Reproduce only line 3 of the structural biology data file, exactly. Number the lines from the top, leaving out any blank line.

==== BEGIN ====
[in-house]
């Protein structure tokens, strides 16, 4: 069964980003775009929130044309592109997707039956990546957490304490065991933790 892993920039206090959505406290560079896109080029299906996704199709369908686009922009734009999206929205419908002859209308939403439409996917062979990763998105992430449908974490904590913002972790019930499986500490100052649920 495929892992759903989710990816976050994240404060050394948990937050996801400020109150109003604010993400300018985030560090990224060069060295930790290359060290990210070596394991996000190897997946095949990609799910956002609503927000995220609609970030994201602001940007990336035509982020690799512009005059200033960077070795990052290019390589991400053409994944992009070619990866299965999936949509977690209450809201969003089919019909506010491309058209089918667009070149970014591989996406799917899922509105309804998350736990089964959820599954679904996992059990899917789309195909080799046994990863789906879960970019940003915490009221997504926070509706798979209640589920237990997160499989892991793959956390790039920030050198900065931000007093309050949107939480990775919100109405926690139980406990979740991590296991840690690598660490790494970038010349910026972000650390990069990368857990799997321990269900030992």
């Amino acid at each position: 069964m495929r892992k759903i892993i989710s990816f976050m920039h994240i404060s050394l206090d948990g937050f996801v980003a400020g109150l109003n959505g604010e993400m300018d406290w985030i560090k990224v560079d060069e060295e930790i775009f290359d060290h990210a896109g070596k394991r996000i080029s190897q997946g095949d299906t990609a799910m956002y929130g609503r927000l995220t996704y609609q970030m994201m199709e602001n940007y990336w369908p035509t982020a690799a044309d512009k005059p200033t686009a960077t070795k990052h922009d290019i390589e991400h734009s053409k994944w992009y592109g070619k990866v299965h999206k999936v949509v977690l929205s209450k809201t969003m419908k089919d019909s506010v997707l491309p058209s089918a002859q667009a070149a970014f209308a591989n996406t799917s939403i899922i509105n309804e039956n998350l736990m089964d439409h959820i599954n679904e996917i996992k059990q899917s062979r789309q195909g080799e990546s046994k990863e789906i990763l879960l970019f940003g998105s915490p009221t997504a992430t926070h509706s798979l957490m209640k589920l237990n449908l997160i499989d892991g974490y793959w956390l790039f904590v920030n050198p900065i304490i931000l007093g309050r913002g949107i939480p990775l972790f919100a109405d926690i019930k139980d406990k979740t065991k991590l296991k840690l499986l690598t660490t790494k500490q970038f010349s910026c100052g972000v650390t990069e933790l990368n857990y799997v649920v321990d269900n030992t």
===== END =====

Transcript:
């Amino acid at each position: 069964m495929r892992k759903i892993i989710s990816f976050m920039h994240i404060s050394l206090d948990g937050f996801v980003a400020g109150l109003n959505g604010e993400m300018d406290w985030i560090k990224v560079d060069e060295e930790i775009f290359d060290h990210a896109g070596k394991r996000i080029s190897q997946g095949d299906t990609a799910m956002y929130g609503r927000l995220t996704y609609q970030m994201m199709e602001n940007y990336w369908p035509t982020a690799a044309d512009k005059p200033t686009a960077t070795k990052h922009d290019i390589e991400h734009s053409k994944w992009y592109g070619k990866v299965h999206k999936v949509v977690l929205s209450k809201t969003m419908k089919d019909s506010v997707l491309p058209s089918a002859q667009a070149a970014f209308a591989n996406t799917s939403i899922i509105n309804e039956n998350l736990m089964d439409h959820i599954n679904e996917i996992k059990q899917s062979r789309q195909g080799e990546s046994k990863e789906i990763l879960l970019f940003g998105s915490p009221t997504a992430t926070h509706s798979l957490m209640k589920l237990n449908l997160i499989d892991g974490y793959w956390l790039f904590v920030n050198p900065i304490i931000l007093g309050r913002g949107i939480p990775l972790f919100a109405d926690i019930k139980d406990k979740t065991k991590l296991k840690l499986l690598t660490t790494k500490q970038f010349s910026c100052g972000v650390t990069e933790l990368n857990y799997v649920v321990d269900n030992t």